“Oh wow,” remarked Tim. Removal of the lid revealed a hole consisting of a metal tube just over three feet in diameter that descended downward about fifteen feet. A set of metal bars, each shaped like a flattened U, stood one above the other to form a ladder on one side of the hole. “Who’s going in first?”

Carlos gulped. He felt a little queasy in the stomach, while his chest burned with excitement. As fear battled with curiosity, Tim took advantage of his friend’s reticence to make the first move. Tim’s head was already descending below the surface when Carlos decided to follow him down.

“Bad ass!” cried Tim when he reached the bottom. “There’s a whole house down here!”

Carlos finished his climb down and strained to look around as his eyes adjusted to the little bit of light that made it so far down into the subterranean dwelling place. They were in a cylindrical room, like a tipped-over can, except the circular cross-section was interrupted by a flat floor about three-quarters of the way down. On either side of the boys was a bunk bed. At the end of the beds stood a bookshelf against one wall and a small desk and chair against the other. The limited light failed to provide sufficient visibility to see what was on the other side of the room. Undeterred, the boys made their way past the bunk beds to try to make out what was there.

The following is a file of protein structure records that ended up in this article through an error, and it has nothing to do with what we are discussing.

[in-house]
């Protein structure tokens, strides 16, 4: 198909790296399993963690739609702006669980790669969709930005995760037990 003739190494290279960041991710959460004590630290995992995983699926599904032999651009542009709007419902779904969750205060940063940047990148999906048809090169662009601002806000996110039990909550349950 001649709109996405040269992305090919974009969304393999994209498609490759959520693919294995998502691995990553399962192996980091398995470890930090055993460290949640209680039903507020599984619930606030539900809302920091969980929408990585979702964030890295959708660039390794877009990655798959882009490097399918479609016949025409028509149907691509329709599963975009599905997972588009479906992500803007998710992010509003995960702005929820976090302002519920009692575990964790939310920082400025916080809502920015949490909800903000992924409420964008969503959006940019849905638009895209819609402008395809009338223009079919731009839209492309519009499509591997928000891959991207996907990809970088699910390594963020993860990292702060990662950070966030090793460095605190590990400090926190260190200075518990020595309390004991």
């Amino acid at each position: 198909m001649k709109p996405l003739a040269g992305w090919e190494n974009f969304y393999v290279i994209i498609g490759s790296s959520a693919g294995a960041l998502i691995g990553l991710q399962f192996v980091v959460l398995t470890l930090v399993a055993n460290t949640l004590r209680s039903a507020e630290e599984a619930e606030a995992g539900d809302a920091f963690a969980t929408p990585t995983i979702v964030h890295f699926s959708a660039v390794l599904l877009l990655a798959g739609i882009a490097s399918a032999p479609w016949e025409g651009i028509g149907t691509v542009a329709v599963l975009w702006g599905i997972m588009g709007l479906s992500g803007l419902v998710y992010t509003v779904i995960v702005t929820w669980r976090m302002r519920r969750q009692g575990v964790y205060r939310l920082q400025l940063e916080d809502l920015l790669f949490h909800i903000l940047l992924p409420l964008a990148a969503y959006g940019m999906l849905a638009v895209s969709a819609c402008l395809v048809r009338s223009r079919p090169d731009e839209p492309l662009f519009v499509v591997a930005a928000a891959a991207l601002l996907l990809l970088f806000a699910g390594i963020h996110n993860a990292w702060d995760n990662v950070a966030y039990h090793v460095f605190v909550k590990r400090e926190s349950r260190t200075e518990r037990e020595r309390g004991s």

Books and magazines filled the bookshelf. Carlos took some interest in these, but exploration was the initial priority. As they progressed past the bookshelf, they found themselves in a small kitchen with a sink, stove, and some cupboards on the left, and shelves of canned food and packages to the right. Tim tossed one of the packages to Carlos, who took it over by the bunk beds to see what it was in greater light.

The package was brown or dull green; the color wasn’t entirely clear in the limited light. Carlos red aloud the words printed in black on its surface.

“Meal, ready to eat. Spaghetti with meatballs.”

He walked over to Tim and put the package back on the shelf. Over at the end of the kitchen, beside some large drums of water, was a door hanging slightly open. Pitch black reigned on the other side, and the boys decided that they would have to return later with flashlights to see what was inside.